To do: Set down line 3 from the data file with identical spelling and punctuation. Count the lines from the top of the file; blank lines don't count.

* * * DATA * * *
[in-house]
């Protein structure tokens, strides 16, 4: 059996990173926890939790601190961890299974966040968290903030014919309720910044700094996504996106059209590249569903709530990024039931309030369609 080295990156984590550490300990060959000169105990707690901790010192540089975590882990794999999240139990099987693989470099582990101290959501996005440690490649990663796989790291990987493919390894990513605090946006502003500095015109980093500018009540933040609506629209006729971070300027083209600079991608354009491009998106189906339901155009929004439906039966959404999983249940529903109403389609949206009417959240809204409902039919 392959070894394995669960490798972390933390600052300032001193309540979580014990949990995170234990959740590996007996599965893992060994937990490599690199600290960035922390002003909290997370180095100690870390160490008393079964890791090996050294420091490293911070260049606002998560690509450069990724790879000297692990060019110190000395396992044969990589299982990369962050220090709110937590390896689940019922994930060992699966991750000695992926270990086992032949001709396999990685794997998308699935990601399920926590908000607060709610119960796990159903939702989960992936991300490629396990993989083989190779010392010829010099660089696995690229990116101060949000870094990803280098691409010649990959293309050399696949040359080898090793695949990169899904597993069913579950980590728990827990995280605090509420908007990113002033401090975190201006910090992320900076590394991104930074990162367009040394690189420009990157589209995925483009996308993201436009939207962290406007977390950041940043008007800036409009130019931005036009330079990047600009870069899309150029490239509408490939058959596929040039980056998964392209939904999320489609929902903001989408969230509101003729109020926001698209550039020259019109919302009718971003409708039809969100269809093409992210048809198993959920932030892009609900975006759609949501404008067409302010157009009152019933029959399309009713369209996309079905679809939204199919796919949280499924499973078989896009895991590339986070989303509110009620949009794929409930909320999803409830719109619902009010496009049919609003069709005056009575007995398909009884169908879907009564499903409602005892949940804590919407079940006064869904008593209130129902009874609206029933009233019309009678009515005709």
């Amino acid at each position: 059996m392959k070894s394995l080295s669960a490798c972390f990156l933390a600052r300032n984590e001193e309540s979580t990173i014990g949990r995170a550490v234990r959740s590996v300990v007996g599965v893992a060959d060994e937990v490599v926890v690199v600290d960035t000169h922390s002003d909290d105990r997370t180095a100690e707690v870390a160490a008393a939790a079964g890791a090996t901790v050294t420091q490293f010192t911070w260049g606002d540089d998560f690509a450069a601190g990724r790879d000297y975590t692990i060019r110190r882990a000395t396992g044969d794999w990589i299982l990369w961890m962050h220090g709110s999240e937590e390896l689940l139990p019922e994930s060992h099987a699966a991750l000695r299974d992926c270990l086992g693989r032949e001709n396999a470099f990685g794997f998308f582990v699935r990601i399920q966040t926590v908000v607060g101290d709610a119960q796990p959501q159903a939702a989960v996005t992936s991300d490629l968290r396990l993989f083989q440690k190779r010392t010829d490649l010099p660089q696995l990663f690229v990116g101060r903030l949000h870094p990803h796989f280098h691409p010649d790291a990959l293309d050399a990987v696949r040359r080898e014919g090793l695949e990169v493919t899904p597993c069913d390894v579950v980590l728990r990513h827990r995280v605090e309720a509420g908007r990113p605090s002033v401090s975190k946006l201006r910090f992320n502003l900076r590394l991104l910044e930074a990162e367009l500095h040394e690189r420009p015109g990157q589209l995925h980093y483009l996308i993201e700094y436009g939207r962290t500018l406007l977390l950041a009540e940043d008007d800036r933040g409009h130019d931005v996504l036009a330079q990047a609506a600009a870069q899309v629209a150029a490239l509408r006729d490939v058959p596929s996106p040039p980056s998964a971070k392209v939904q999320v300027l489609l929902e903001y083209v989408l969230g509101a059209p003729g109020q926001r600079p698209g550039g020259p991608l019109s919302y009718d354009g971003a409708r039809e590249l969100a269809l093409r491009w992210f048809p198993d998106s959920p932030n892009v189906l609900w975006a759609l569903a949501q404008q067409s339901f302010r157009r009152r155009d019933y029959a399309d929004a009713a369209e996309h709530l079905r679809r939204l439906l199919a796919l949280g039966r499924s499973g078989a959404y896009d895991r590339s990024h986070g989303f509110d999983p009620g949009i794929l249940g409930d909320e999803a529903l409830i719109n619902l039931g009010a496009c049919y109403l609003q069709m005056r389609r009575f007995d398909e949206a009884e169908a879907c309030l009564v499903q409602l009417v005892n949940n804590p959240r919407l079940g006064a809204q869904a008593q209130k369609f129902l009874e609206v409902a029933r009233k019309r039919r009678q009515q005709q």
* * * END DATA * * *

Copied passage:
């Amino acid at each position: 059996m392959k070894s394995l080295s669960a490798c972390f990156l933390a600052r300032n984590e001193e309540s979580t990173i014990g949990r995170a550490v234990r959740s590996v300990v007996g599965v893992a060959d060994e937990v490599v926890v690199v600290d960035t000169h922390s002003d909290d105990r997370t180095a100690e707690v870390a160490a008393a939790a079964g890791a090996t901790v050294t420091q490293f010192t911070w260049g606002d540089d998560f690509a450069a601190g990724r790879d000297y975590t692990i060019r110190r882990a000395t396992g044969d794999w990589i299982l990369w961890m962050h220090g709110s999240e937590e390896l689940l139990p019922e994930s060992h099987a699966a991750l000695r299974d992926c270990l086992g693989r032949e001709n396999a470099f990685g794997f998308f582990v699935r990601i399920q966040t926590v908000v607060g101290d709610a119960q796990p959501q159903a939702a989960v996005t992936s991300d490629l968290r396990l993989f083989q440690k190779r010392t010829d490649l010099p660089q696995l990663f690229v990116g101060r903030l949000h870094p990803h796989f280098h691409p010649d790291a990959l293309d050399a990987v696949r040359r080898e014919g090793l695949e990169v493919t899904p597993c069913d390894v579950v980590l728990r990513h827990r995280v605090e309720a509420g908007r990113p605090s002033v401090s975190k946006l201006r910090f992320n502003l900076r590394l991104l910044e930074a990162e367009l500095h040394e690189r420009p015109g990157q589209l995925h980093y483009l996308i993201e700094y436009g939207r962290t500018l406007l977390l950041a009540e940043d008007d800036r933040g409009h130019d931005v996504l036009a330079q990047a609506a600009a870069q899309v629209a150029a490239l509408r006729d490939v058959p596929s996106p040039p980056s998964a971070k392209v939904q999320v300027l489609l929902e903001y083209v989408l969230g509101a059209p003729g109020q926001r600079p698209g550039g020259p991608l019109s919302y009718d354009g971003a409708r039809e590249l969100a269809l093409r491009w992210f048809p198993d998106s959920p932030n892009v189906l609900w975006a759609l569903a949501q404008q067409s339901f302010r157009r009152r155009d019933y029959a399309d929004a009713a369209e996309h709530l079905r679809r939204l439906l199919a796919l949280g039966r499924s499973g078989a959404y896009d895991r590339s990024h986070g989303f509110d999983p009620g949009i794929l249940g409930d909320e999803a529903l409830i719109n619902l039931g009010a496009c049919y109403l609003q069709m005056r389609r009575f007995d398909e949206a009884e169908a879907c309030l009564v499903q409602l009417v005892n949940n804590p959240r919407l079940g006064a809204q869904a008593q209130k369609f129902l009874e609206v409902a029933r009233k019309r039919r009678q009515q005709q």